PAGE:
Jonathan Gray’s Show Sold Separately explores how media extensions and paratextual material for television and film—and peripherally literature, music, and videogames—are used to enhance the fan experience and invite viewers to enter into a fictitious world at a deeper level. Gray states that his thesis for his book is premised on the theory that paratexts are both “distinct from” and alike—or, I will argue, intrinsically part of—the text. The book’s thesis is that paratexts are not simply add-ons, spinoffs and also-rans: they create texts, they manage them, and they fill them with many of the meanings that we associate with them” (6). Although most of Gray’s book explores the ways producers create paratextual material to increase profit and build franchises, he also explores the vitality of digitally enabled co-creation between producers (authors, producers, and media hubs) and consumers (fans) for storytelling. Gray’s argument that digital paratexts challenge traditional publishing practices is crucial when attempting to understand the ways that the digital platform has challenged and reconfigured cultures of creation.
In Chapter 1, “From Spoilers to Spinoffs: A Theory of Paratexts” Gray defines the phrase “paratext” through situating his definition within established discourses and theories regarding what defines a text. Gray notes that, “the study of paratexts is the study of how meaning is created, and of how texts begin. Moreover, precisely because paratexts help us decide which texts to consume, we often know many texts only at a paratextual level” (26). Gray looks towards texts including Lord of the Rings and The Simpsons, suggesting that audiences may look at their paratexts including advertisements, fan communities, and associated merchandise: that the packaging of these different franchises may detract or attract certain viewers from engaging deeper with the text. Paratexts, therefore, are essential to creating a public and cultural understanding of a text as they influence how a cultural artifact is understood before, during, and after consumption. As a result, Gray suggests that “intertexts and paratext are always constitutive parts of the text itself”, arguing that a paratext should be understood as being a part of the primary text. Chapter 1 is particularly helpful for scholars, as Gray provides a compelling theoretical argument built upon previous scholarship, including that of Gerard Genette, as to why paratextual material should be understood as a distinguished kind of text when engaging in scholarly discourse around film, television, and media.
In Chapter 2, 3 and 4, Gray explores paratexts created within the entertainment industry, including how paratextual material can establish a meaning of a text before a person’s encounter with the primary text, in the way that producers define their text through paratextual material, and how paratexts manage a broader system of intertextuality. Due to the arguably oversaturated market filled with an endless list of possible media for people to consume, Gray suggests that creative paratextual material is essential for marketers to “cut through the clutter to announce their show(s) as offering a better viewing experience than the thousands of other available options” (82). For practitioners, especially those who are marketing film and television, Gray provides rich insight, along with dozens of examples regarding the commercial success of digital paratextual materials. Gray’s book provides a concise and informative explanation at how deep of an influence paratexts and media extensions have on the consumptive process, and therefore is an essential resource when considering the use of paratextual material as a way of marketing film, television, and other media.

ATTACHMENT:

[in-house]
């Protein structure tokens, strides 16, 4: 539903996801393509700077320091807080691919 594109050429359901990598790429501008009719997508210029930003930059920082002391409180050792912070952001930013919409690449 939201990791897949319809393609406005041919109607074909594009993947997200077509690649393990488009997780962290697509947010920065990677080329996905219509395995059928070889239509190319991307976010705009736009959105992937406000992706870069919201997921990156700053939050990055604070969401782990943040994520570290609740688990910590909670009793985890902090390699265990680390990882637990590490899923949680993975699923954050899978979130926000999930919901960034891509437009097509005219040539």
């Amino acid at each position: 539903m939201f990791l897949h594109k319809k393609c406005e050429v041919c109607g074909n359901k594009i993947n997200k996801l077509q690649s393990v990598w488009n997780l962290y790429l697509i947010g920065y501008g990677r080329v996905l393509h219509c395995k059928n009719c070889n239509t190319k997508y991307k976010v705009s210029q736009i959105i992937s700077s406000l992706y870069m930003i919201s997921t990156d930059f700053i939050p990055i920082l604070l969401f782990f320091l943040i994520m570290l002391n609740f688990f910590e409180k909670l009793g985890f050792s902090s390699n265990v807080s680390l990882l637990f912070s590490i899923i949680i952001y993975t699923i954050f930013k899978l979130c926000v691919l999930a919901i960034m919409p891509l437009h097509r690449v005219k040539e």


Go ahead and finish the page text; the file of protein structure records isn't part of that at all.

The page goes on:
In Chapter 5, however, Gray looks at fan-produced paratextual material as influencing and changing how a primary text is understood within a cultural realm. This chapter is critical for looking at how the public becomes engaged with media through digital storytelling and engaging in fan-communities. Gray outlines the impact that fan-generated paratexts have on our cultural imaginary, stating that “fan-created paratexts can facilitate resistance to the meanings proffered by media forms through their own texts and paratexts. The products of fan creativity can challenge a text’s preferred meanings by posing their own alternative readings” (144). Therefore, for members of the public, Gray’s book provides not only an enriching understanding of the influence audience-generated paratexts have on viewers, but also different platforms fans can associate with and engage in.
Gray’s book is a text that is richly cross-sectional for different demographics examining the influence of paratextual material on our consumptive practices. Gray suggests that “Synergy, paratexts and intertexts are responsible for much of this faith in transubstantiation—the high priests of and for much of the textuality that allows speculative consumption” as paratextual material is seen adding new meaning and changing how the primary text is understood within a cultural realm (25). This book is a critical resource when exploring the often-overlooked phenomenon of how digital paratexts influence and diversify the process of both digital storytelling and publishing.